The ratio of functional Vκ and Vλ is variable within mammalian species, with the germline Vκ genes being more abundant than Vλ genes in humans (40 Vκ genes vs. 30 Vλ genes) and mice (Vκ genes vs. Vλ genes over 95%) . This is also the case for the guinea pig, in which Vκ germline genes are more dominant than Vλ (84 functional Vκ genes vs. 58 functional Vλ genes). It has been proposed that the priority of use of the light-chain gene isotypes at the protein level may be connected with the overall number of V gene segments . It is possible that the κ chain preponderates over the λ chain at the protein level in guinea pigs. Also, multiple pseudogenes exist in the guinea pig VH (413), Vκ (238), and Vλ (84) loci, which may contribute to the Ig diversity in guinea pigs, similar to other species , , .
In conclusion, we have reported the characterization and annotation of the guinea pig Ig loci genomic maps for the first time. This information, together with the characterization of the guinea pig Ig germline gene repertoire currently being undertaken, should lay the foundations for further studies into the differentiation and structure of mammalian Ig genes, including those found in guinea pigs.
Multiple sequence alignments of guinea pig VH genes.
Multiple sequence alignments of guinea pig Vκ genes.
Multiple sequence alignments of guinea pig Vλ genes.
Guinea pig immunoglobulin heavy chain constant region encoding gene amino acid sequences. Four guinea pig encoding gene amino acid sequences of constant region (IgM, IgG, IgE and IgA) are cloned by 3′RACE.
Analysis results of the guinea pig Ig μ, γ, ε and α genes in scaffold 54. Four guinea pig constant region encoding genes of tansmembrane type for IgM, IgG, IgE and IgA were identified by bioinformatics analysis.
Alignment of the IgG amino acid sequences of the guinea pig. Alignment of IgG1, IgG2 and IgG squence of guinea pig. Dots indicate similar residues as in G1 and G, whereas dashes indicate gaps introduced for optimal alignment. The diference is represented by grey background between G and G1.
Southern blotting analysis of guinea pig genomic DNA. Southern blotting analysis of guinea pig heavy chain constant region IgG genes. The genomic DNA was digested with BamH I (B), EcoR I (E), Hind III (H) and Xba I (X), and hybridized with probes for IgG-CH1 sequence.
Guinea pig germline DH segments. The nonamers (9-mer) and heptamers (7-mer) are displayed. Heptamer components that are different from the consensus (5′: CACTGTG and 3′: CACAGTG) are shadowed. The deduced amino acids of all three reading frames of the coding region of D segments are shown, all the DH segments were attached by 12 bp spacer.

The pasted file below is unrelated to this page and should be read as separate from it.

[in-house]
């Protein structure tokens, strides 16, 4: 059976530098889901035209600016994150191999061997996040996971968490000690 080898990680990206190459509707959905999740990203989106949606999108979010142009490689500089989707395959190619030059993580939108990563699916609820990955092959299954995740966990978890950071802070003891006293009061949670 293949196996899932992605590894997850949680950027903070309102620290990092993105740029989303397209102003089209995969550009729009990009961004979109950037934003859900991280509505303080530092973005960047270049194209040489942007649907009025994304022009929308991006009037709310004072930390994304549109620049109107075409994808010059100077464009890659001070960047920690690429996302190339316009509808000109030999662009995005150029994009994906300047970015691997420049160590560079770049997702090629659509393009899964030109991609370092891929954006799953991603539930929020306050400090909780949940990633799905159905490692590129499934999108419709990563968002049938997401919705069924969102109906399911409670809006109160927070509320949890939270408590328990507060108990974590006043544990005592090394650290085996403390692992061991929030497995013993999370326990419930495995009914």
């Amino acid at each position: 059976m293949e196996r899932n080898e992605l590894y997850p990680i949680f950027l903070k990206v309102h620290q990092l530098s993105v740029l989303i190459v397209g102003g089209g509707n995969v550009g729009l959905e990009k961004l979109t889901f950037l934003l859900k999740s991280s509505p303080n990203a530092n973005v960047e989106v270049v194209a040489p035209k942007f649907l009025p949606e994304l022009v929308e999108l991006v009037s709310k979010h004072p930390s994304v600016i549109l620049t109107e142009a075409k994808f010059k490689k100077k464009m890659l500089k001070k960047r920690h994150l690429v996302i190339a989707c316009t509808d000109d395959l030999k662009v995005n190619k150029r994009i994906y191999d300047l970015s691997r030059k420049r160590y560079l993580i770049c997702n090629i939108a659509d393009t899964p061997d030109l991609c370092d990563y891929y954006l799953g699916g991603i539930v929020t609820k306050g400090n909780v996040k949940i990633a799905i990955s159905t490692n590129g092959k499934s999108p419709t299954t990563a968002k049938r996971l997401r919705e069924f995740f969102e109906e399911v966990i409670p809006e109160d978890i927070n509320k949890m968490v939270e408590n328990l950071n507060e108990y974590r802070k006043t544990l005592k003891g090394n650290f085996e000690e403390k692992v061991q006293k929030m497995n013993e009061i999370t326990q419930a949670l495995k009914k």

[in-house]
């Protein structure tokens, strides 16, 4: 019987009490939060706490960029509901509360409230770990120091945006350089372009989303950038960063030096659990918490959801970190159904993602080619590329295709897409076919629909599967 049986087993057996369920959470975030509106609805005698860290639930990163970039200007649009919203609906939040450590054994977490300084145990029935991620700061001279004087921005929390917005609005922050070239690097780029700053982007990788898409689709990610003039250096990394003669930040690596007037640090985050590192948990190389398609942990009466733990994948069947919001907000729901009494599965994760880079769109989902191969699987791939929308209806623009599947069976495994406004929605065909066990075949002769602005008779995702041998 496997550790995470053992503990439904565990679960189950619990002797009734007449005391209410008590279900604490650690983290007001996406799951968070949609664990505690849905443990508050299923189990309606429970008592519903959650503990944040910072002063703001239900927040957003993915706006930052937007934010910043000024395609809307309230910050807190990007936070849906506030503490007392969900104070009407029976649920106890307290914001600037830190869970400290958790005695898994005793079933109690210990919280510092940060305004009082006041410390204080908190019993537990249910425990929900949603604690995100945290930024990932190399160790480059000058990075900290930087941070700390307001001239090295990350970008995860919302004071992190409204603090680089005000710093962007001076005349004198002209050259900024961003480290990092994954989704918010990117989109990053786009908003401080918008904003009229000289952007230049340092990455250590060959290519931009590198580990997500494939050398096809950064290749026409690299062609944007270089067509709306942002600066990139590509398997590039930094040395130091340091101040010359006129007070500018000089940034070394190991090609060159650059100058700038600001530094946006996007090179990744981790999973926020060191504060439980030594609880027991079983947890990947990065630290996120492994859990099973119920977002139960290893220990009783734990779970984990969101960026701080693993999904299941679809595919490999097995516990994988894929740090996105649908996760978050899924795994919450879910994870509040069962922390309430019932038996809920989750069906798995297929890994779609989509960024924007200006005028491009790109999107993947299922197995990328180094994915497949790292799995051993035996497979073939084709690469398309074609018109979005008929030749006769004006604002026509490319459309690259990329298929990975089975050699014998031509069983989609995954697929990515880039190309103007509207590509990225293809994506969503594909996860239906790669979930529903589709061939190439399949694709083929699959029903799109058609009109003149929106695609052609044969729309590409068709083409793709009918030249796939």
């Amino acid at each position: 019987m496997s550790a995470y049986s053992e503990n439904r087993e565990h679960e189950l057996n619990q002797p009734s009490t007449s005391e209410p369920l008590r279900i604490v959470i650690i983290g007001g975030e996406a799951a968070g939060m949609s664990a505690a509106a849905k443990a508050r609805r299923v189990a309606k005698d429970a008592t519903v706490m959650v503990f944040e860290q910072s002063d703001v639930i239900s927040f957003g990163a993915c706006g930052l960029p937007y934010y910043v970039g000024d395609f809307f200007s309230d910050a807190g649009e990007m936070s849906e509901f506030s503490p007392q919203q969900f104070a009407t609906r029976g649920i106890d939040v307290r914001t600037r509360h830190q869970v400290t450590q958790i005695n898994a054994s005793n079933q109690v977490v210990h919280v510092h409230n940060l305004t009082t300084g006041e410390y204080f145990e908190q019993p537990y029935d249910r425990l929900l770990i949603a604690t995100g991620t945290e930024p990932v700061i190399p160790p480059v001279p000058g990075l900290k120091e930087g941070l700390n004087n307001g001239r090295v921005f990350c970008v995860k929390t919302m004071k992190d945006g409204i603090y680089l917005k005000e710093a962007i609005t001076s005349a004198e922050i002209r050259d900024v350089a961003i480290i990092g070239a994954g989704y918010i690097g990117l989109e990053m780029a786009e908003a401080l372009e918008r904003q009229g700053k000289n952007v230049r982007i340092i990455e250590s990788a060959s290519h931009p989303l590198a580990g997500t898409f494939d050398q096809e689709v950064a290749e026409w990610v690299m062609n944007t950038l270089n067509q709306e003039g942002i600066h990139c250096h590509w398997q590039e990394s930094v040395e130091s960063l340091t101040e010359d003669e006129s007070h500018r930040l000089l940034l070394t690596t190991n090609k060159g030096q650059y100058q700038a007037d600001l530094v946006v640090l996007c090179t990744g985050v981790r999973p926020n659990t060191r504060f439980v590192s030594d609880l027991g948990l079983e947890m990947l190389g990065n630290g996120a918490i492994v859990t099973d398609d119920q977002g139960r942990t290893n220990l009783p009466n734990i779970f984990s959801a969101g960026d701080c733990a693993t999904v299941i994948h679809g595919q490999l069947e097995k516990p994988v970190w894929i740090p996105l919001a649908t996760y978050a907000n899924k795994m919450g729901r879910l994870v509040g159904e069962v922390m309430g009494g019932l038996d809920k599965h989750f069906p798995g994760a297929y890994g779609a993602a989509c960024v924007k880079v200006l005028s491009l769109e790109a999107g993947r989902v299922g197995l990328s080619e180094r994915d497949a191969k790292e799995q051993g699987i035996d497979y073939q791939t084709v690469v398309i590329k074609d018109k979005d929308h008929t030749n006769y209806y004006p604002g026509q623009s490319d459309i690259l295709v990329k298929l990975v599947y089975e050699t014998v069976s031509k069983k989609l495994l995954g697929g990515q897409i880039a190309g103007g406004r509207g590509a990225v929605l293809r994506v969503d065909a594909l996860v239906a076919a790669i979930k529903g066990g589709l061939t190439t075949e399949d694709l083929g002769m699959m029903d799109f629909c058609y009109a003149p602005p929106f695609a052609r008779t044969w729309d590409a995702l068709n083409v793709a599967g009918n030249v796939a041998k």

Primers were designed for amplify guinea pig four classes immunoglobulin M, E, A, and G genes.
GenBank accession numbers or references of the gene sequences from other species.
The guinea pig immunoglobulin heavy chain DNA segments location in scaffolds 54 and 75.
The guinea pig immunoglobulin κ light chain DNA segments location in scaffolds 37 and 24.
Conceived and designed the experiments: YG YB YZ. Performed the experiments: YG YB YZ. Analyzed the data: YG YB YZ. Contributed reagents/materials/analysis tools: QM XH QM LR NL. Wrote the paper: YG YB YZ.
- 1. Padilla-Carlin DJ, McMurray DN, Hickey AJ (2008) The guinea pig as a model of infectious diseases. Comp Med 58: 324–340.DJ Padilla-CarlinDN McMurrayAJ Hickey2008The guinea pig as a model of infectious diseases.Comp Med58324340
- 2. Mizutani N, Nabe T, Shimazu M, Yoshino S, Kohno S (2011) Effect of Ganoderma lucidum on pollen-induced biphasic nasal blockage in a guinea pig model of allergic rhinitis. Phytother Res 26: 325–332.N. MizutaniT. NabeM. ShimazuS. YoshinoS. Kohno2011Effect of Ganoderma lucidum on pollen-induced biphasic nasal blockage in a guinea pig model of allergic rhinitis.Phytother Res26325332
- 3. Ikeda R, Nakaya K, Oshima H, Oshima T, Kawase T, et al. (2011) Effect of aspiration of perilymph during stapes surgery on the endocochlear potential of guinea pig. Otolaryngol Head Neck Surg 145: 801–805.R. IkedaK. NakayaH. OshimaT. OshimaT. Kawase2011Effect of aspiration of perilymph during stapes surgery on the endocochlear potential of guinea pig.Otolaryngol Head Neck Surg145801805
- 4. Sturm EM, Schuligoi R, Konya V, Sturm GJ, Heinemann A (2011) Inhibitory effect of prostaglandin I2 on bone marrow kinetics of eosinophils in the guinea pig. J Leukoc Biol 90: 285–291.EM SturmR. SchuligoiV. KonyaGJ SturmA. Heinemann2011Inhibitory effect of prostaglandin I2 on bone marrow kinetics of eosinophils in the guinea pig.J Leukoc Biol90285291
- 5. Helling K, Wodarzcyk K, Brieger J, Schmidtmann I, Li H, et al. (2011) Doxycycline reduces nitric oxide production in guinea pig inner ears. Auris Nasus Larynx 38: 671–677.K. HellingK. WodarzcykJ. BriegerI. SchmidtmannH. Li2011Doxycycline reduces nitric oxide production in guinea pig inner ears.Auris Nasus Larynx38671677
- 6. Andersson KE, Soler R, Fullhase C (2011) Rodent models for urodynamic investigation. Neurourol Urodyn 30: 636–646.KE AnderssonR. SolerC. Fullhase2011Rodent models for urodynamic investigation.Neurourol Urodyn30636646
- 7. Kajiwara D, Aoyagi H, Shigeno K, Togawa M, Tanaka K, et al. (2011) Role of hematopoietic prostaglandin D synthase in biphasic nasal obstruction in guinea pig model of experimental allergic rhinitis. Eur J Pharmacol 667: 389–395.D. KajiwaraH. AoyagiK. ShigenoM. TogawaK. Tanaka2011Role of hematopoietic prostaglandin D synthase in biphasic nasal obstruction in guinea pig model of experimental allergic rhinitis.Eur J Pharmacol667389395